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Reaching into Iran with the Gospel

EDITOR’S NOTE: The Lottie Moon Christmas Offering supplements Cooperative Program giving to support more than 5,600 Southern Baptist missionaries as they share the Gospel overseas. This year’s offering goal is $175 million. The 2009 Lottie Moon offering theme is “Who’s Missing, Whose Mission?” It focuses on overcoming barriers to hearing and accepting the Gospel in various parts of the world and the mission that the Great Commission gives all Christians to “go and make disciples of all nations.” The 2009 Week of Prayer for International Missions is Nov. 29-Dec. 6. To find resources about the offering, go to imb.org/offering.

TEHRAN, Iran (BP)–How can you reach people groups in Iran if you cannot live among them? You train Iranian Christians to share the Gospel. And you connect with Iranians who live outside the country.

Gifts to the Lottie Moon Christmas Offering for International Missions and through the Cooperative Program enable Southern Baptist workers to train house church leaders when they are able to travel outside the country to meet them.

The workers also reach out to Iranians who live elsewhere, some as refugees. Volunteer teams are needed to train refugees in business skills as well as in discipleship as they embark on new lives in other countries and in Christ, says Nick*, a Southern Baptist from Florida who works with the peoples of Iran.

More workers also are needed who feel a call to reach the peoples of Iran and are ready to embrace that challenge despite difficulties, adds fellow Southern Baptist worker Daniel* from Kentucky. “We need creative, long-term idea people who think outside the box,” he says.

“We do believe that God calls people intentionally, but we [also] believe that people can shut down that calling based on the biases that we hold,” Daniel says.

In many ways, Iran is a pocket of lostness to the Gospel because of restrictions and dangers to Christians, Daniel says. Many of the people, however, are more aware of and open to Christianity than some might think.


An Iranian who had accepted Christ while living outside the country returned nine years later to see his family and to share the Gospel with them, Nick recounts. The Iranian Christian told his brother of his plans to bring them electronic copies of the Bible so they would be less conspicuous in an Islamic republic where distributing Bibles is illegal and can lead to arrest.

The brother in Iran told him that if God is as strong and faithful as his brother had been telling him, then he should give the family the Book itself. Moved by the message of the Gospel and his brother’s bold faith to share it, the brother in Iran has since become a believer in Christ.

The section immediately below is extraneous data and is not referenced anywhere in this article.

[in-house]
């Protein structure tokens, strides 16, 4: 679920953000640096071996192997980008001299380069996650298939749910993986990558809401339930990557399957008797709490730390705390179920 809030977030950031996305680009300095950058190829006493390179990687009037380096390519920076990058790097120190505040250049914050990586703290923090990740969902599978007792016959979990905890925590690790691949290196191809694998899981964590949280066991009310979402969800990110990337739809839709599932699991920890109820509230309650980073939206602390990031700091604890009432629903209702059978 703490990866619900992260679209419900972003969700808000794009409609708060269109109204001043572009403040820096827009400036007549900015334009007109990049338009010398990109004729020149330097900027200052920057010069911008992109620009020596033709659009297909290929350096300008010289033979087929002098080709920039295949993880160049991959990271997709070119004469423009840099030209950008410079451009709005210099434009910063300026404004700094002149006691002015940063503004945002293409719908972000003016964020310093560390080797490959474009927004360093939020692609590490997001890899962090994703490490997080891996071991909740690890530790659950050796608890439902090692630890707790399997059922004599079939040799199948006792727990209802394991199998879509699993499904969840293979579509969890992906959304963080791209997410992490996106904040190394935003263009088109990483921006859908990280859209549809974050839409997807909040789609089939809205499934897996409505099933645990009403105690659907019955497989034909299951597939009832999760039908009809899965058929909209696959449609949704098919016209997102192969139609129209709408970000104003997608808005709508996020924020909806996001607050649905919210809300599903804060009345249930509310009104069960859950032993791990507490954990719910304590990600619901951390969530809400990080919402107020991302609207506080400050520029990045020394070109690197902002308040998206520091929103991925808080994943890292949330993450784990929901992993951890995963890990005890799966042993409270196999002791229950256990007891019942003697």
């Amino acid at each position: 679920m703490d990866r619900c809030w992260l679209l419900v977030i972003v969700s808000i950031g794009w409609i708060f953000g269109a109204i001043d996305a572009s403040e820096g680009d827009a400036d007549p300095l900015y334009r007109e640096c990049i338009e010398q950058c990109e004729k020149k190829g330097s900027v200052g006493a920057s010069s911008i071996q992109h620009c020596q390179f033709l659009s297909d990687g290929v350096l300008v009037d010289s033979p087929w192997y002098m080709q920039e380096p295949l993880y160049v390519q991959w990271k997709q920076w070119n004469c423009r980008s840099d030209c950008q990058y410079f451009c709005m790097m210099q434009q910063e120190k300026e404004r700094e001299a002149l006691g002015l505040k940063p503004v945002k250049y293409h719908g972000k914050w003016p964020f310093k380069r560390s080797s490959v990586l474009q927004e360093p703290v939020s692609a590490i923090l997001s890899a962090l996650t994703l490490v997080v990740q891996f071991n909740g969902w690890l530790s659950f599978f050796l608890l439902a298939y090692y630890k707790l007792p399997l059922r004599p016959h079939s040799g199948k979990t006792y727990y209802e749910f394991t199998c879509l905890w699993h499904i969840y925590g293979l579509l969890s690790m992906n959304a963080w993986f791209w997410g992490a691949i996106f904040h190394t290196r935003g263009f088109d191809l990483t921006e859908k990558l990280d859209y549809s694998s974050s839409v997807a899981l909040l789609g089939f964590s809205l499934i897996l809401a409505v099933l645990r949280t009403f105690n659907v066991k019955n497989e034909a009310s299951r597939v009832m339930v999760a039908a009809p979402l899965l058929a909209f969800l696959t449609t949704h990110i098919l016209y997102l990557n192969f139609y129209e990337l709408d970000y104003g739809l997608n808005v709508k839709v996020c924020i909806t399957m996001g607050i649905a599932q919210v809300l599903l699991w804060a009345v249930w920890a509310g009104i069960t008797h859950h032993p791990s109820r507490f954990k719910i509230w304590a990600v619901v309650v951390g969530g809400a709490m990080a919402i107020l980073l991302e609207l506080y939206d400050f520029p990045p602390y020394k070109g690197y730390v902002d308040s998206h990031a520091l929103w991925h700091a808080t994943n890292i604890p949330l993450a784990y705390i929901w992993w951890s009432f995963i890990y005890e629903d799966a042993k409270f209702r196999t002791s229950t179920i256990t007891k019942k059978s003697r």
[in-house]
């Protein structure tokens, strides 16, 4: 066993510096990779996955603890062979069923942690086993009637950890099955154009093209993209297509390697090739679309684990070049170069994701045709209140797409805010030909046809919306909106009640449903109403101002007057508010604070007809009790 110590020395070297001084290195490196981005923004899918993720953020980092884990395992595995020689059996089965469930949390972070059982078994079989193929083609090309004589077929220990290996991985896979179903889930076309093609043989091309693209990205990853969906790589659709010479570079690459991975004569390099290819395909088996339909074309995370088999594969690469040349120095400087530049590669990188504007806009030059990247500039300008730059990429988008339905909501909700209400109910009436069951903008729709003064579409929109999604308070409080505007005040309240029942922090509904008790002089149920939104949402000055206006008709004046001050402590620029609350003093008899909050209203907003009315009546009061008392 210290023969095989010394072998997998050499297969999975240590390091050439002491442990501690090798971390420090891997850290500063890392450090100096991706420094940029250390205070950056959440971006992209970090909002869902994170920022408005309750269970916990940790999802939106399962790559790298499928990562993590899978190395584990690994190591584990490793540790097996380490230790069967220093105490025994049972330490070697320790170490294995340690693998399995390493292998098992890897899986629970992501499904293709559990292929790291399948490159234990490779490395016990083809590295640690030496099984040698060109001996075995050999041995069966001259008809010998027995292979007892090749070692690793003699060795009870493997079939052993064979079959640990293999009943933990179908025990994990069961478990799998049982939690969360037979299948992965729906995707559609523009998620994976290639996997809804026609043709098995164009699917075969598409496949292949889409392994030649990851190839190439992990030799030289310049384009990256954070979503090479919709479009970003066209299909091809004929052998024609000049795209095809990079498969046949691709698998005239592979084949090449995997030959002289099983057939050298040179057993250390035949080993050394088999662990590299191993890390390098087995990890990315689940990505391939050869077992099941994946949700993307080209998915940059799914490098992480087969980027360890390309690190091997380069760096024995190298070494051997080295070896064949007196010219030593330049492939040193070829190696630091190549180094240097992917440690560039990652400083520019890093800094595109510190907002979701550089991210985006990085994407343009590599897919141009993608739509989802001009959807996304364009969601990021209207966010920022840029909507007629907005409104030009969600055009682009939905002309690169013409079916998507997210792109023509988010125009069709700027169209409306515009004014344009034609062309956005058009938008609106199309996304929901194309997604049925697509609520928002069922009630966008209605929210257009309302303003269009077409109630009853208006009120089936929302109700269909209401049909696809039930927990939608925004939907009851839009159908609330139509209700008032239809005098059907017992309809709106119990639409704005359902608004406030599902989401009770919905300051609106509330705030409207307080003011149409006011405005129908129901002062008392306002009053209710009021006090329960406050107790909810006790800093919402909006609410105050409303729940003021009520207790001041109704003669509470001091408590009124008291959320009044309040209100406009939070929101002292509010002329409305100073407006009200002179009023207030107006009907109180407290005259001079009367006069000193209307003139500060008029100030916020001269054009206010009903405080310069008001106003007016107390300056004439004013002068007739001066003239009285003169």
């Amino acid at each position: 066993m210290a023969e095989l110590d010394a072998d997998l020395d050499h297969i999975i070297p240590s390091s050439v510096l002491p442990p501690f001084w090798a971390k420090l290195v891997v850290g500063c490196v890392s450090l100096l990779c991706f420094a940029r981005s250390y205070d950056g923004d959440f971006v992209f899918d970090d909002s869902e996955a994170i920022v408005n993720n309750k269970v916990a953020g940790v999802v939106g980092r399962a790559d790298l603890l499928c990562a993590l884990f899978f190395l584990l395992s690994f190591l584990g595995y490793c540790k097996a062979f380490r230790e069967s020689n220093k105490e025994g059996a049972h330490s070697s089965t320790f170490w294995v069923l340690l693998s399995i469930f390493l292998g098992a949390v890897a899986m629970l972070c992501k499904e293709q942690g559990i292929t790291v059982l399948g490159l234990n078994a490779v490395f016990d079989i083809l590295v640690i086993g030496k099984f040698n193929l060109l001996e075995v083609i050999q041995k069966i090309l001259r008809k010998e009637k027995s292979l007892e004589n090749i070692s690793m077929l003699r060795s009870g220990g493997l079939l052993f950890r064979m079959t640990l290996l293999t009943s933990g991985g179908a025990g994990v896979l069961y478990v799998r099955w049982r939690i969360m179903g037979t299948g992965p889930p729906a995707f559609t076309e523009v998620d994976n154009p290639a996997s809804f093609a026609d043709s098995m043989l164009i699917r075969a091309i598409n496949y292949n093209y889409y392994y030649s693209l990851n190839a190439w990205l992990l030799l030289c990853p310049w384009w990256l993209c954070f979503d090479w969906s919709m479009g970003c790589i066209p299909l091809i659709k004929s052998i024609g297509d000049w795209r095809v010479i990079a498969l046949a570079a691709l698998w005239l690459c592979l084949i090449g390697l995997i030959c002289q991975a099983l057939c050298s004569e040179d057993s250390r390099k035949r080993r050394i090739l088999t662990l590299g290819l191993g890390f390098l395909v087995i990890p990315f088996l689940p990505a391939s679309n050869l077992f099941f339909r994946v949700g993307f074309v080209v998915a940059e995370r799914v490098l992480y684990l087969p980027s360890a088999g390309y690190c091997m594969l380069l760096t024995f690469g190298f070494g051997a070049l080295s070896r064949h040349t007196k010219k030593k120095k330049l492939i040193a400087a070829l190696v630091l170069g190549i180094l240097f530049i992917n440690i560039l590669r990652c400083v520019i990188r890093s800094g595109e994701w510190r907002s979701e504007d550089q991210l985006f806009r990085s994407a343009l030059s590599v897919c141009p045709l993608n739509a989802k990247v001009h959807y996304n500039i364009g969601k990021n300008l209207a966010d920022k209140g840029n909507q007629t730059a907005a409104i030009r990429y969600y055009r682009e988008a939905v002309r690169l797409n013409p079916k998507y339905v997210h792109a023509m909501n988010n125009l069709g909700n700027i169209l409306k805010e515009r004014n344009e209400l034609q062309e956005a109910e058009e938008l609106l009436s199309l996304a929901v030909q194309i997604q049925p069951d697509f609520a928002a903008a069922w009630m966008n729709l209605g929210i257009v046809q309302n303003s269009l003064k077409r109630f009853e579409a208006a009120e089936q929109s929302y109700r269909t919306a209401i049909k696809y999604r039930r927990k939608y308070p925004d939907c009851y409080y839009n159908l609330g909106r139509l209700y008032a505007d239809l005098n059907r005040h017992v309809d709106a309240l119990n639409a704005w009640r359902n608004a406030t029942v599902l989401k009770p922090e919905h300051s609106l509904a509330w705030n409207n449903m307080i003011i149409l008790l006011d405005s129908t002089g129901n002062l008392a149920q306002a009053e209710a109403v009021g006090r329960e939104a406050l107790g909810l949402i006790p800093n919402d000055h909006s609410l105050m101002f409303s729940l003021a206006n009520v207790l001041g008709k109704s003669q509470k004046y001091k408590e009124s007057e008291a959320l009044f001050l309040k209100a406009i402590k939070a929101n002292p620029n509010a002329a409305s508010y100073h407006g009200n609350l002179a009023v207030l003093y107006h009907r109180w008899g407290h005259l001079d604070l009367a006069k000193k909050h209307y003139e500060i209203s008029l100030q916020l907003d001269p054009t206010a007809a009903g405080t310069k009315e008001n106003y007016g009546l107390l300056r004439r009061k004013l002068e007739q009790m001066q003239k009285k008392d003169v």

“The church is growing in Iran, especially compared to its neighbors,” Daniel says. Iraq and Afghanistan, as well as the Persian Gulf and the “stans” of the former Soviet Union, border Iran.

But the church in Iran is growing quietly in small groups, often among friends and family, because Christian activity — especially evangelistic outreach — cannot be conducted in public. For it to be practiced at all can bring imprisonment, possibly death, to former Muslims discovered to be house church leaders.

“Christian leaders in Iran are being beaten and broken, much like in the New Testament, for sharing the Good News,” Daniel says.

One wife of a house church leader asked Southern Baptist worker Martha* from Kentucky to pray that the church members be protected from discovery and harm.

“But if someone has to be arrested,” Martha recounts, “she prayed that they [she and her husband] would be the ones because she didn’t think others in the church were strong enough in their faith yet to be able to handle it.”

Another pastor’s wife asked Martha for advice in how to share Christ with her family, some of whom were devout Muslims. Seeing a friend or family member’s outlook on life change because of Christ tends to draw the curiosity and interest of those around them.

“This ripple effect of changed lives is having a significant impact,” Martha says. “People are looking for answers.”


Southern Baptist workers provide training in theology and Christian life skills to Iranian believers who visit them. One of the most popular discipleship topics is how to build a marriage that honors God and each other.

Southern Baptist worker Darrell* from Texas starts Bible studies by reviewing Old Testament prophecy because Iranians have a beginning knowledge of it as part of their history. The stories of Daniel and Esther, for example, took place in what is modern-day Iran.

God’s love for His people and pursuit of a relationship with them through Jesus Christ is a revelation to most Iranians because their Muslim upbringing has taught them a personal connection with God isn’t attainable, Darrell says.

Misunderstanding the Trinity is often a barrier to the Gospel for Muslims, who believe that God is One and that Jesus was just a man, one of many Islamic prophets.

“I teach them to develop the habit of reading Scripture, not as a duty, but to learn and develop their relationship with the Lord,” Darrell says.
*Names changed. Kate Gregory covered this story for the International Mission Board. In addition to giving through the Lottie Moon Christmas Offering and the Cooperative Program, churches can help fund training opportunities for Iranian Christians through a projects-based initiative called the Lottie Moon Challenge. To learn more, go to imb.org/giving. To express interest in volunteer opportunities, e-mail the Central Asia office at [email protected].

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  • Kate Gregory